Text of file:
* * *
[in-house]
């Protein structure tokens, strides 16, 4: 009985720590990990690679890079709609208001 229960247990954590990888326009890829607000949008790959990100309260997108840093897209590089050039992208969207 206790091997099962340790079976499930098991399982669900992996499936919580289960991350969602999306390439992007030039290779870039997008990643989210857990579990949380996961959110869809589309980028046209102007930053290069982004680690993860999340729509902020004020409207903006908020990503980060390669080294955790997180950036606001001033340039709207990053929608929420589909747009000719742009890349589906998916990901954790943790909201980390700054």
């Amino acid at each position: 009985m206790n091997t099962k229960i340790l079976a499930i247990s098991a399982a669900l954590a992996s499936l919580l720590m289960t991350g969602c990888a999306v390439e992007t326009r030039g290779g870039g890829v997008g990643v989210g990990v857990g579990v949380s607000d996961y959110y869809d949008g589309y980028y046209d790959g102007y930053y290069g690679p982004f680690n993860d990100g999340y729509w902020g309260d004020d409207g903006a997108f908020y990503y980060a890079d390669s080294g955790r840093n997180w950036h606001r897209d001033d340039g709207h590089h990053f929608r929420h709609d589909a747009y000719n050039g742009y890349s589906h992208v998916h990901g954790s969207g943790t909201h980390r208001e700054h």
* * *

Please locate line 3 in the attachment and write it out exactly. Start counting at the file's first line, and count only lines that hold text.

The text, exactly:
């Amino acid at each position: 009985m206790n091997t099962k229960i340790l079976a499930i247990s098991a399982a669900l954590a992996s499936l919580l720590m289960t991350g969602c990888a999306v390439e992007t326009r030039g290779g870039g890829v997008g990643v989210g990990v857990g579990v949380s607000d996961y959110y869809d949008g589309y980028y046209d790959g102007y930053y290069g690679p982004f680690n993860d990100g999340y729509w902020g309260d004020d409207g903006a997108f908020y990503y980060a890079d390669s080294g955790r840093n997180w950036h606001r897209d001033d340039g709207h590089h990053f929608r929420h709609d589909a747009y000719n050039g742009y890349s589906h992208v998916h990901g954790s969207g943790t909201h980390r208001e700054h």